[swift-evolution] Evolving UnsafeMutablePointer.alloc (was Re: [Review] SE-0006 Apply API Guidelines to the Standard Library)

Dave Abrahams dabrahams at apple.com
Sun Jan 24 16:27:38 CST 2016

on Sat Jan 23 2016, Joe Groff <swift-evolution at swift.org> wrote:

>> On Jan 22, 2016, at 11:31 PM, Guillaume Lessard via swift-evolution <swift-evolution at swift.org> wrote:
>> Hello,
>> I disagree with the following change to UnsafeMutablePointer:
>> -  public static func alloc(num: Int) -> UnsafeMutablePointer<Pointee>
>> +  public init(allocatingCapacity count: Int)
>> This would make it the only constructor in any of OpaquePointer,
>> UnsafePointer, UnsafeMutablePointer and UnsafeReference to have the
>> side-effect of allocating memory. All the others are relatively
>> cheap transformations on pointer values, and get used a lot for
>> typecasting. An allocating constructor would be less locatable among
>> such uses of typecasting-via-constructor. The memory-allocating
>> static method has the merit of sticking out, and pairs nicely with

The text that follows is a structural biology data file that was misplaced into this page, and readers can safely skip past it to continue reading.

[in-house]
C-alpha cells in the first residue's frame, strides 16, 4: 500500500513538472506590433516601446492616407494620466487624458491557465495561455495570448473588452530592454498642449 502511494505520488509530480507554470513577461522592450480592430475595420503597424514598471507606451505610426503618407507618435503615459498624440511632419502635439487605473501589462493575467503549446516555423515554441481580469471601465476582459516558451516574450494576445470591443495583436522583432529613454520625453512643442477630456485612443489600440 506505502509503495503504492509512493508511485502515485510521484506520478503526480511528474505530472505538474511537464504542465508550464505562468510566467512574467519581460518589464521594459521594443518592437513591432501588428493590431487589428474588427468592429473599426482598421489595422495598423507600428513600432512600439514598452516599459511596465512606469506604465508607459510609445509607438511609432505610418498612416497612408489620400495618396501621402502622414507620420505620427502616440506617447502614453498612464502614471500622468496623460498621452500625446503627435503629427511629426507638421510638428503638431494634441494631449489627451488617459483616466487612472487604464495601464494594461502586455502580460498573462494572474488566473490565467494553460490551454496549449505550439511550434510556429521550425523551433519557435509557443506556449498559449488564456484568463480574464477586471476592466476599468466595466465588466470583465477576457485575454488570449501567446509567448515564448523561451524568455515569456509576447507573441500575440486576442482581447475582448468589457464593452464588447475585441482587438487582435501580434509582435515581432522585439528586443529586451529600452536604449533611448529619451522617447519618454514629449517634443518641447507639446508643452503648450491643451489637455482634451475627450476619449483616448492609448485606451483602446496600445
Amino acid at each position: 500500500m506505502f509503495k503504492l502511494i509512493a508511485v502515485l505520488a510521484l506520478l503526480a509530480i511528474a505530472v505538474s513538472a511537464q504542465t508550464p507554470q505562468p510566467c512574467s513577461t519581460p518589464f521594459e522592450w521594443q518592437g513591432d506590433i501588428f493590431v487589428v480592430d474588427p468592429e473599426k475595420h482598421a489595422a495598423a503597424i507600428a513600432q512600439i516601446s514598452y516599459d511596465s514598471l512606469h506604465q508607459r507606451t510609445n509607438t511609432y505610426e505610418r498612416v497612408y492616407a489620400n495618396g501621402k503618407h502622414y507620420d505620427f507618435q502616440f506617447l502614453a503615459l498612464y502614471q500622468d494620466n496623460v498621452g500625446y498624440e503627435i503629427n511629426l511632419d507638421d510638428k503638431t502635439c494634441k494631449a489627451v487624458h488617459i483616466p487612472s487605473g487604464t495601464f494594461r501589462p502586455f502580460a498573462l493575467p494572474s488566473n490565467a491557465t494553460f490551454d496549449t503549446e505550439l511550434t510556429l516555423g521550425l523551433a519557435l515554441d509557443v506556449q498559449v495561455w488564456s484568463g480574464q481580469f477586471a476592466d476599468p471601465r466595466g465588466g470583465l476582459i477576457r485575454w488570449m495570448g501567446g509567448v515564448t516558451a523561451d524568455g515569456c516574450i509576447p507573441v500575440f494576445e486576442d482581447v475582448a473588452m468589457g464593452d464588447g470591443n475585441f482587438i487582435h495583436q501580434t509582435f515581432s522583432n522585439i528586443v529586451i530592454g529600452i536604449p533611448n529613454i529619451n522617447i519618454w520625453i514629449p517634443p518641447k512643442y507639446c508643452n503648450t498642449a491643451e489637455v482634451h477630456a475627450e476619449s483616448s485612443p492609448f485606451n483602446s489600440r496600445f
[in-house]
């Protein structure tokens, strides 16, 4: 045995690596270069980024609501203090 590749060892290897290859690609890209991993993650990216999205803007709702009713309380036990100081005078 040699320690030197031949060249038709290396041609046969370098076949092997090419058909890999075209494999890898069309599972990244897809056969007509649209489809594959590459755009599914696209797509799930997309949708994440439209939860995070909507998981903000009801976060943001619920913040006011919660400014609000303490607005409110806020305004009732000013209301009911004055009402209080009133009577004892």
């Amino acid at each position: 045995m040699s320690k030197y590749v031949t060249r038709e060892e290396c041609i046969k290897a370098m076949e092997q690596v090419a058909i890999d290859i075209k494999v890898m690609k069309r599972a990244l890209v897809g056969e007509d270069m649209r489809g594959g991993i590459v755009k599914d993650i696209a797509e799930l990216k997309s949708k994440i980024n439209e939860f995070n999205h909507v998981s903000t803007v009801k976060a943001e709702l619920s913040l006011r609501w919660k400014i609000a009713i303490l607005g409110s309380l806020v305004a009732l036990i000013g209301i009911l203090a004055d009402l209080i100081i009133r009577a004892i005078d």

>> the necessary deallocation call, like the malloc/free pair.
> This all probably deserves a separate discussion from the overall
> umbrella proposal. Another thing to consider here is whether the logic
> to allocate an array of values really belongs on
> UnsafeMutablePointer—it seems like a better fit for
> UnsafeMutableBufferPointer, whose whole job is to reference an array
> of objects in memory. 
> Currently, you need to allocate the memory using
> UnsafeMutablePointer.alloc, then immediately wrap it in a
> BufferPointer with the same count, which is a bit awkward.

You make a good point, Joe.  Why would we throw out the size
information immediately after allocating the memory?

*On the other hand*, UnsafeMutableBufferPointer is really not designed
to support allocated-but-initialized memory, and I think I'd prefer to
keep it that way.  I don't think once you step into unsafe-land, you
should have to live more dangerously than the individual situation
requires, and modifying part of an array without ARC overhead is an
important use-case.

For buffers with some uninitialized elements we have ManagedBuffer et
al., but of course that doesn't cover the use-case of manual memory
deallocation.  So maybe a different component altogether—or some kind of
more-general unification of these components—is what we need in the long
run.  Definitely more appropriate to pursue this in another thread.

> -Joe
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